A hospital-based study of survival in oral cancer patients of Tata Memorial Hospital, Mumbai

15 Feb 2024
Monika Lokhande, Sivaranjini Kannusamy, Amey Oak, Sandhya Cheulkar, Shalmali Chavan, Varsha Mishra, Pragati Gode, Aijimol S Thakadiyil, Saket Mendhe, Supriya Kadam, Ganesh Balasubramaniam, Pankaj Chaturvedi, Rajesh Dikshit

Introduction: Oral cancer represents a significant global public health concern, with the death rate for lip and oral cavity malignancies experiencing a 1.40-fold increase worldwide in the past three decades. This retrospective study aimed to comprehensively understand overall survival (OS) and the influence of sociodemographic and clinical factors on patients diagnosed with oral cavity cancer.

Materials and methods: The study focused on oral cancer patients enrolled in 2016 and treated at Tata Memorial Hospital, Mumbai, with a follow-up period extending to 5 years until 2021. Utilising the Kaplan–Meier technique and log-rank test, we examined OS and variations based on sociodemographic factors, while the Cox proportional hazard model allowed us to investigate the simultaneous impact of multiple factors on OS.

Results: A total of 1,895 eligible participants were included. The overall 5-year survival rate was 65%. After adjusting for age, gender, education, primary site, tumour grade, TNM staging, treatment intention, status and modality, we found in our study oral cancer patients aged more than 60 years (HR = 1.37, 95% CI: 1.01–1.85, p-value 0.03), patients who had poorly differentiated carcinoma (HR = 2.44, 95% CI: 1.56–3.81, p-value < 0.001), belonged to stage IV as per TNM staging (HR = 2.44, 95% CI: 1.65–3.61, p-value < 0.001), patient who have received partial treatment (HR = 2.44, 95% CI: 1.65–3.61, p-value < 0.001) and only chemotherapy (HR = 3.56, 95% CI: 2.43–5.23, p-value < 0.001) found to have a higher hazard of dying while literate (HR = 0.73, 95% CI: 0.56–0.95, p-value 0.02) are protective.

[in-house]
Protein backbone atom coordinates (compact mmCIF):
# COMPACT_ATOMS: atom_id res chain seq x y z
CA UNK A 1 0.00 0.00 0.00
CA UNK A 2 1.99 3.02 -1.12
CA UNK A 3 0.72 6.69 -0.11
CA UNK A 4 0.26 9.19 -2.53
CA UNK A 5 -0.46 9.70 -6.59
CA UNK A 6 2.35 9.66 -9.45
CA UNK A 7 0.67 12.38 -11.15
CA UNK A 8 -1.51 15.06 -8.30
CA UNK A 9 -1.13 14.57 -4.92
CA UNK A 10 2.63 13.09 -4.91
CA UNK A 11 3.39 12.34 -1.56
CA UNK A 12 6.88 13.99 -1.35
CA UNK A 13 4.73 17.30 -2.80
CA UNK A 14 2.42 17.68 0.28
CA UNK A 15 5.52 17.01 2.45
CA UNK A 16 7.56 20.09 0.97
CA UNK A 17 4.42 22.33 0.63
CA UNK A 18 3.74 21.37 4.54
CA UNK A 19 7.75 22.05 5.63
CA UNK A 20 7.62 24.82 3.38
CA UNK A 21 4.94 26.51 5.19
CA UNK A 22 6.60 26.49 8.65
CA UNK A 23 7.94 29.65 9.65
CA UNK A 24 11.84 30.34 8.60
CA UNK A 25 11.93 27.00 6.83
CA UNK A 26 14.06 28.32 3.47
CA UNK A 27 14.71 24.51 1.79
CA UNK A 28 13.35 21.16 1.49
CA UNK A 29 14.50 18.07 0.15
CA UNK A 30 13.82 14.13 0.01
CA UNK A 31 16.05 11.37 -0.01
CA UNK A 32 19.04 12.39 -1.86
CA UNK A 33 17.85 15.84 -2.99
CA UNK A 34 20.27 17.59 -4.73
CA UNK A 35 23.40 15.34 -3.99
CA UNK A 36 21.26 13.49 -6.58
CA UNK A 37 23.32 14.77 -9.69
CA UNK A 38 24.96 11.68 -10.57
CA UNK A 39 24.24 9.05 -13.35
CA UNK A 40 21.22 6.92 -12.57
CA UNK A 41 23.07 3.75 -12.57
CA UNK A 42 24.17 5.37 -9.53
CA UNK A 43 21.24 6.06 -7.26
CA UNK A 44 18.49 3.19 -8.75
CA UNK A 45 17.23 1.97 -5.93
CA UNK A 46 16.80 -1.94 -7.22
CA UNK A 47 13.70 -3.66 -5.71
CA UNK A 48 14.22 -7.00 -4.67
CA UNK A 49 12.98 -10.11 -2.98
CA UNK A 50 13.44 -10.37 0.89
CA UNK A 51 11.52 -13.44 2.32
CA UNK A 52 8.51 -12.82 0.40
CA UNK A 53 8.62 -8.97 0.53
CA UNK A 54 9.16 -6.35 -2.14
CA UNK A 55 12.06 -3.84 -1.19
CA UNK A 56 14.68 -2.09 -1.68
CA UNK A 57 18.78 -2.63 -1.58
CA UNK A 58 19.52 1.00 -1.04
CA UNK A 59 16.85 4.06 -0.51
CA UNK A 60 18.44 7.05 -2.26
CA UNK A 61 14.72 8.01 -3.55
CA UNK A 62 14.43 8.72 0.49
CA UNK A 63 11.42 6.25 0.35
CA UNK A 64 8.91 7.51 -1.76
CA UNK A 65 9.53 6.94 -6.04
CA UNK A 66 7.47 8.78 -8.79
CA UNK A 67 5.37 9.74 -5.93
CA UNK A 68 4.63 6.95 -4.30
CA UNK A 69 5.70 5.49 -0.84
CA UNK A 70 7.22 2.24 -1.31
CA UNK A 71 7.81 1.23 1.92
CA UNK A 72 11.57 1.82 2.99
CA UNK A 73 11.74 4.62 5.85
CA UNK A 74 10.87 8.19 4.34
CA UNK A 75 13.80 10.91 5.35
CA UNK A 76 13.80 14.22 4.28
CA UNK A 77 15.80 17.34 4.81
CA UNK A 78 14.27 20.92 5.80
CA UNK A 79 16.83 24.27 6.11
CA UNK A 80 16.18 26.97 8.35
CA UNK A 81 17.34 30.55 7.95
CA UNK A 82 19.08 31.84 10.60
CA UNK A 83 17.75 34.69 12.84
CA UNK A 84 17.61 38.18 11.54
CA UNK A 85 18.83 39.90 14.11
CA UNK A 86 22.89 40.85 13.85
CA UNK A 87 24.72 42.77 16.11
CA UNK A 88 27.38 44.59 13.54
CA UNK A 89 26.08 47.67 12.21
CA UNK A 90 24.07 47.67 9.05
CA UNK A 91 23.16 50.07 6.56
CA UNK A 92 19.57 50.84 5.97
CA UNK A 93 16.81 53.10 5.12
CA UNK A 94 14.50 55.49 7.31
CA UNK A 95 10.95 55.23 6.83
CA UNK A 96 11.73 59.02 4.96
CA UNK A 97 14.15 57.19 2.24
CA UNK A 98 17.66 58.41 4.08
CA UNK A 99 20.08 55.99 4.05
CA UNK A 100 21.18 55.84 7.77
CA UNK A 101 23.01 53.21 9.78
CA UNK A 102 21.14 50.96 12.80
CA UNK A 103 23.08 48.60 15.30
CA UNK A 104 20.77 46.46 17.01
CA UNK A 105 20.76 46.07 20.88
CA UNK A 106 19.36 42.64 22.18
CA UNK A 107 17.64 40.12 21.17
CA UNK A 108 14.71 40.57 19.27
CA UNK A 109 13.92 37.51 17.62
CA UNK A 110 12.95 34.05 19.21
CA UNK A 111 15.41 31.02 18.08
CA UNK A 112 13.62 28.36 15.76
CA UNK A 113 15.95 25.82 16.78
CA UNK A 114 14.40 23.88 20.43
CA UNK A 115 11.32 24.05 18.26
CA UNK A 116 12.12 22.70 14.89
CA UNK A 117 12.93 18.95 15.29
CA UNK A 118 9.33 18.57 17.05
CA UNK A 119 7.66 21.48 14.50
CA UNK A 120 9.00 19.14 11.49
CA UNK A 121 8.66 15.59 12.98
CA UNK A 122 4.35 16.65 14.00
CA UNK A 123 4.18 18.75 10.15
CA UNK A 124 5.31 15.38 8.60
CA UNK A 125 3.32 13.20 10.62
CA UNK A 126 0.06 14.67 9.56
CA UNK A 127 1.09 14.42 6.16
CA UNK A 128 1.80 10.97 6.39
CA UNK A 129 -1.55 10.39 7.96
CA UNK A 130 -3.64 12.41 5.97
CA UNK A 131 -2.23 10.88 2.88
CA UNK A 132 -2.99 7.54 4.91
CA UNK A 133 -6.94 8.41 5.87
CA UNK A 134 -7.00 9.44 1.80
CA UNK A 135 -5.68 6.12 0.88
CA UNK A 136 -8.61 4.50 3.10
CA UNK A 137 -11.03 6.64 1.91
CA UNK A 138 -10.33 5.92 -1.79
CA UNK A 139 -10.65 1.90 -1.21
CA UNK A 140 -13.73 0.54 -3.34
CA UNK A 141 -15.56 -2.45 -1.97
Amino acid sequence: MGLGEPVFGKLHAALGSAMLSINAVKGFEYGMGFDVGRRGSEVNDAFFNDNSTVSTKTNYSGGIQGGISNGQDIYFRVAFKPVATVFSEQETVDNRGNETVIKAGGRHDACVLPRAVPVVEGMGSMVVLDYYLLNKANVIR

Limitations: The retrospective nature of the study posed constraints in exploring additional variable associations.

Implication: Overall early detection, appropriate treatment, and regular follow-up are critical for improving the survival rate of patients with oral cavity cancer.

Conclusion: This research proposes that improving the socioeconomic status and promoting proactive treatment-seeking behaviour is crucial for enhancing the survival of oral cancer patients. Cancer hospitals, in collaboration with the wider public healthcare system in India, which includes clinicians and policymakers, should consider these suggestions to enhance cancer treatment and control in low–middle-income countries.

Artículos relacionados

Omar González-Santiago, Myrna L Yeverino-Gutiérrez, María del Rosario González-González, Ruth Corral-Symes, Pilar C Morales-San-Claudio
Luis Téllez, José Andrés Mendoza, Silvana Vielma, María-Eugenia Noguera, Diana Callejas, María Cavazza, Maria Correnti